The drone incident at Gatwick airport makes a good backdrop for a security awareness case study discussion around resilience.
It's a big story globally, all over the news, hence most participants will have heard something about it. Even if a few haven't, the situation is simple enough for them to pick up on and engage in the conversation.
The awareness objective is for participants to draw out, consider, discuss and learn about the information risk, information or cybersecurity aspects, in particular the resilience angle ... but actually, that's just part of it. It would be better if participants were able to generalize from the Gatwick drone incident, seeing parallels in their own lives (at work and at home) and ultimately respond appropriately. The response we're after involves workers changing their attitudes, decisions and behaviors e.g.:
- Considering society's dependence on various activities, services, facilities, technologies etc., as well as the organization and their own dependencies, and ideally reducing dependence on vulnerable aspects;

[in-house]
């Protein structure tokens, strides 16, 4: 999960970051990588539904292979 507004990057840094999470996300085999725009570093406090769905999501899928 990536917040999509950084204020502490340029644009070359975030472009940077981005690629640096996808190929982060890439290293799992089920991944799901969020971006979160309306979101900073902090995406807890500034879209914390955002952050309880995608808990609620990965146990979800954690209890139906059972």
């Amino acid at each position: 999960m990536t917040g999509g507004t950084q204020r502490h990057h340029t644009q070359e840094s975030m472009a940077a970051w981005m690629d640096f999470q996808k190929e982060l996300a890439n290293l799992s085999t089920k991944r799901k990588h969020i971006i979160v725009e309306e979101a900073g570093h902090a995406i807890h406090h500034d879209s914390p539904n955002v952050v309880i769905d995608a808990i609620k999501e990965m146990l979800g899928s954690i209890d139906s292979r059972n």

- Becoming more resilient i.e. stronger, more willing and able to cope with incidents and challenges of all kinds;
- Identifying and reacting appropriately to various circumstances that are short on resilience e.g. avoiding placing undue reliance on relatively fragile or unreliable systems, comms, processes and relationships;
- Perhaps even actively exploiting situations, gaining business advantage by persuading competitors or adversaries to rely unduly on their resilience arrangements (!).
Assorted journalists, authorities and bloggers are keen to point out that the Gatwick drone incident is 'a wake-up call' and that 'something must be done'. Most imply that they are concerned about other airports and, fair enough, the lessons are crystal clear in that context ... but we have deliberately expanded across other areas where resilience is just as important, along with risk, security, safety, reliability, technology and more.
Visit the website or contact me to find out more about the NoticeBored service, and to quote you a trivial price - so low in fact that avoiding a single relatively minor incident should more than justify the annual running costs of your entire security awareness and training program.
By the way, we set our sights much higher than that!